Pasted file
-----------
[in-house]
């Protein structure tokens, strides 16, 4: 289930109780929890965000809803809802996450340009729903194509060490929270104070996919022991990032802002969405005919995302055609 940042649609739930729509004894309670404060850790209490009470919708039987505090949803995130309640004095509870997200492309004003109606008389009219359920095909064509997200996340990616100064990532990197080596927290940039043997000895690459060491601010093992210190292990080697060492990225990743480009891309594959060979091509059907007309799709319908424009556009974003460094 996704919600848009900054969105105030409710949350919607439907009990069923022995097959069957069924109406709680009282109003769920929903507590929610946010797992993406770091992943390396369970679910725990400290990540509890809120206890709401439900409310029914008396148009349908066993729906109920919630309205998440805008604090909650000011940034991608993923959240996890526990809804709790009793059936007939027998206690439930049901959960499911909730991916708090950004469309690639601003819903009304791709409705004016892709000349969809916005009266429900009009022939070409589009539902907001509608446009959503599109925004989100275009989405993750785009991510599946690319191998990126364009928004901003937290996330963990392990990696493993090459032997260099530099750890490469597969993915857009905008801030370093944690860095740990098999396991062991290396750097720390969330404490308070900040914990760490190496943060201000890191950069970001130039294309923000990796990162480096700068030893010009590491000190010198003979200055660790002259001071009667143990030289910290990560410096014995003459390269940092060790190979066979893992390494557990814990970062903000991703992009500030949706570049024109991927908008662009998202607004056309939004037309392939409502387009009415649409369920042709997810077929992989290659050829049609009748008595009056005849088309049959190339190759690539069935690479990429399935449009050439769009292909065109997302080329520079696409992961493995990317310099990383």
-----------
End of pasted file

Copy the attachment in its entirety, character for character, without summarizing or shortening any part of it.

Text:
[in-house]
């Protein structure tokens, strides 16, 4: 289930109780929890965000809803809802996450340009729903194509060490929270104070996919022991990032802002969405005919995302055609 940042649609739930729509004894309670404060850790209490009470919708039987505090949803995130309640004095509870997200492309004003109606008389009219359920095909064509997200996340990616100064990532990197080596927290940039043997000895690459060491601010093992210190292990080697060492990225990743480009891309594959060979091509059907007309799709319908424009556009974003460094 996704919600848009900054969105105030409710949350919607439907009990069923022995097959069957069924109406709680009282109003769920929903507590929610946010797992993406770091992943390396369970679910725990400290990540509890809120206890709401439900409310029914008396148009349908066993729906109920919630309205998440805008604090909650000011940034991608993923959240996890526990809804709790009793059936007939027998206690439930049901959960499911909730991916708090950004469309690639601003819903009304791709409705004016892709000349969809916005009266429900009009022939070409589009539902907001509608446009959503599109925004989100275009989405993750785009991510599946690319191998990126364009928004901003937290996330963990392990990696493993090459032997260099530099750890490469597969993915857009905008801030370093944690860095740990098999396991062991290396750097720390969330404490308070900040914990760490190496943060201000890191950069970001130039294309923000990796990162480096700068030893010009590491000190010198003979200055660790002259001071009667143990030289910290990560410096014995003459390269940092060790190979066979893992390494557990814990970062903000991703992009500030949706570049024109991927908008662009998202607004056309939004037309392939409502387009009415649409369920042709997810077929992989290659050829049609009748008595009056005849088309049959190339190759690539069935690479990429399935449009050439769009292909065109997302080329520079696409992961493995990317310099990383």